I don't have much of a casserole background. We just didn't eat them (save mac and cheese if that counts) growing up. However, I occasionally hear of one that intrigues me. I came across a mention of oyster casserole and it sounded good but 1. seemed too plain (mostly just oysters, sauce and cracker crumbs) or 2. included cream of whatever soup which I've never had and sounds slightly gross. So I thought I'd make one I'd enjoy. Adding the wild rice and extra veg turn it from a side dish to a main dish that can be a meal on its own.

December 14, 2011

Cranberry-Cranberry Bread

2 3/4 cups flour
3/4 cup halved fresh cranberries
3/4 cup dried sweetened cranberries
1 1/4 cup milk
3/4 cup sugar
1/4 cup butter, melted
1 teaspoon vanilla
2 teaspoons baking powder
1/2 teaspoon roasted Saigon cinnamon
1/4 teaspoon nutmeg
1/2 teaspoon salt
2 eggs

Preheat oven to 350. Grease and flour one large loaf pan. Beat together the eggs and sugar. Add the vanilla, butter and milk and stir. Slowly stir in the baking powder, salt, spices and flour. Mix until just combined. Fold in both types of cranberries and pour into prepared pan. Bake for about 1 hour or until a knife inserted in the middle comes out clean. Allow to cool on a wire rack for about 5 minutes, then invert and continue to cool. Serve warm or at room temperature.

My thoughts:
It has been ages since I've made a quick bread or at least it seems that way. This summer so was hot then this fall seems to be going by in the wink of an eye. Happily, my return to the quick bread was a successful one. I was a little worried when I saw how much it peaked over the top of the pan but not a drop escaped and I think the height made it even prettier when sliced. I brought this to a family dinner and everyone raved about it. The contrast between the fresh and dried cherries is more pronounced then one might think, the fresh are tarter but the dried have a deeper, more concentrated flavor.

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December 12, 2011

Grapefruit Lemongrass Jam

8 cups supremed grapefruits segments (I used Duncan)
5 cups sugar
1/2 box liquid pectin (3 oz., one of the little packets in the box)
3 stalks lemongrass (thick bottom parts only)

Prep jars/lids for canning. Add the grapefruit segments and lemongrass into a large, heavy bottomed pan. Add the sugar. Bring to a boil, stirring carefully to avoid splashing, break up the segments, occasionally. Boil until it begins to reduce and thicken. Stir in the pectin. Continue cooking at a low (rolling) boil for 10 minutes or until it looks jammy. Fish out the lemongrass. Fill the jars leaving 1/4 inch headroom. Process in the hot water bath for 10 minutes.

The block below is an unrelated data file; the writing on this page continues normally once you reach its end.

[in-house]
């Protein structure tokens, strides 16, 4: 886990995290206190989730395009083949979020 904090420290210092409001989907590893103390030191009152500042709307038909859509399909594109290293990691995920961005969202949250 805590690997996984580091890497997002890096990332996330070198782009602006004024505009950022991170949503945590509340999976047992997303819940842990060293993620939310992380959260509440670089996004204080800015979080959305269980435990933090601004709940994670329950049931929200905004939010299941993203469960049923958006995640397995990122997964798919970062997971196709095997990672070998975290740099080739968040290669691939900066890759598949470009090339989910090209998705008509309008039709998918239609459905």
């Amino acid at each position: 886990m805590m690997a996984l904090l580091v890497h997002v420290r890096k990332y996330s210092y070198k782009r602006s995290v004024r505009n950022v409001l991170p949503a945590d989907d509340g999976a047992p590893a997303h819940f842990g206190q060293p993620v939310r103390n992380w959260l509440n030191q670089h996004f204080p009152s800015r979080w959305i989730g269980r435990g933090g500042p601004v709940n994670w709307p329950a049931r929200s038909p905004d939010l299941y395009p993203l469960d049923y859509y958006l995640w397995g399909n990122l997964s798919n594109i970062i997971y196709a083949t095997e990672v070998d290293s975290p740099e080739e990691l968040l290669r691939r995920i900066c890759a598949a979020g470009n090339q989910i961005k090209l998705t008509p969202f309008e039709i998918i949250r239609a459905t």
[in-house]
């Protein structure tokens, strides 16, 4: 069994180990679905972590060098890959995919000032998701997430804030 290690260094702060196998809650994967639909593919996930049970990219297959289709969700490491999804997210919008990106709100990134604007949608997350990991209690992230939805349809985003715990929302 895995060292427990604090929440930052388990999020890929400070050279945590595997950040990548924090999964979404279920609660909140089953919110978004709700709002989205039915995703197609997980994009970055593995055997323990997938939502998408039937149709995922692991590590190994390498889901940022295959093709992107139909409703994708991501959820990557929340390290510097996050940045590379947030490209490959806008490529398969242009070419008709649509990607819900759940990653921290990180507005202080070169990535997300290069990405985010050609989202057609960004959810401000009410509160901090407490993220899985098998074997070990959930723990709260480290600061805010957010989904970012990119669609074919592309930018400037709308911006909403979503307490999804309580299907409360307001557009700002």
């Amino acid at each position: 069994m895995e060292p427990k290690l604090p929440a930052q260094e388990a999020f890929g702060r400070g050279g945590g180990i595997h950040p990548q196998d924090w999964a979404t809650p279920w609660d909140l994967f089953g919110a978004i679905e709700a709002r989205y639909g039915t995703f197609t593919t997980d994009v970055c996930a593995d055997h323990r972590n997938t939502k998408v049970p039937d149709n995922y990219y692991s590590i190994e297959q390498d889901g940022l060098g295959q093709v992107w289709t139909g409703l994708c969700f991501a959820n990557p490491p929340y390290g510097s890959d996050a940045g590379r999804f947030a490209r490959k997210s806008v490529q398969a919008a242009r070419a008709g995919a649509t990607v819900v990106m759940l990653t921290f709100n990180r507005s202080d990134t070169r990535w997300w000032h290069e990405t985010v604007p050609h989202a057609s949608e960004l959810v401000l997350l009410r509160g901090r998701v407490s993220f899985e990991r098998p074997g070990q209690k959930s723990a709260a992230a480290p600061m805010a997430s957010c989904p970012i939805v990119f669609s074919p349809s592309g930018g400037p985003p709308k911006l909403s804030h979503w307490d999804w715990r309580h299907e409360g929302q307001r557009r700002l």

Yield: 6-7 8-oz jars.

Note: A great source for canning information is the Blue Book guide to preserving. I highly recommend it for learning how to can. Here is a bunch of other canning books and equipment I find useful.

My thoughts:
Grapefruit is not one of my favorite fruits. I mean, I like it but I find it a bit too much to eat regularly. But I can't resist buy fruit when they are in season, especially during the winter when nothing local is in season. So I bought a couple of truly huge bags of grapefruit, ate some and then boiled some up with lemongrass to create this sunshine-y jam. I like making jam with citrus fruits even though it is more unusual than jam made with berries and of course, citrus fruit is most often turned into marmalade. It is easier than marmalade (no pith removal/slicing the peel) but still has that strong citrus flavor. Plus I love having peels to toss in my compost bin during the winter, it really seems to help things along.

Anyway! This jam is the perfect match of sweet and tart and the lemongrass provides this lovely floral note that just pushes it to the next level. Perfect on scones or pretty much anything. It would make a wonderful holiday or hostess gift.

December 07, 2011

Chicken Farro Soup


group #1
2 medium turnips, diced
2 carrots, cut into coins
2 parsnips, cut into coins
2 stalks celery (with greens), diced
2 cups pearl onions
6 cups chicken stock
1/2 teaspoon dried thyme
1/2 teaspoon (dried) Valencia orange peel
2 bay leaves
freshly ground pepper

group #2
3 cups diced, cooked chicken breast
1 cup farro
4 cups chicken stock
.25 oz porcini mushrooms, re-hydrated in 1 cup water, liquid reserved.

Place the ingredients from group #1 in a 4 quart slow cooker. Stir. Cook for 6-8 hrs on low.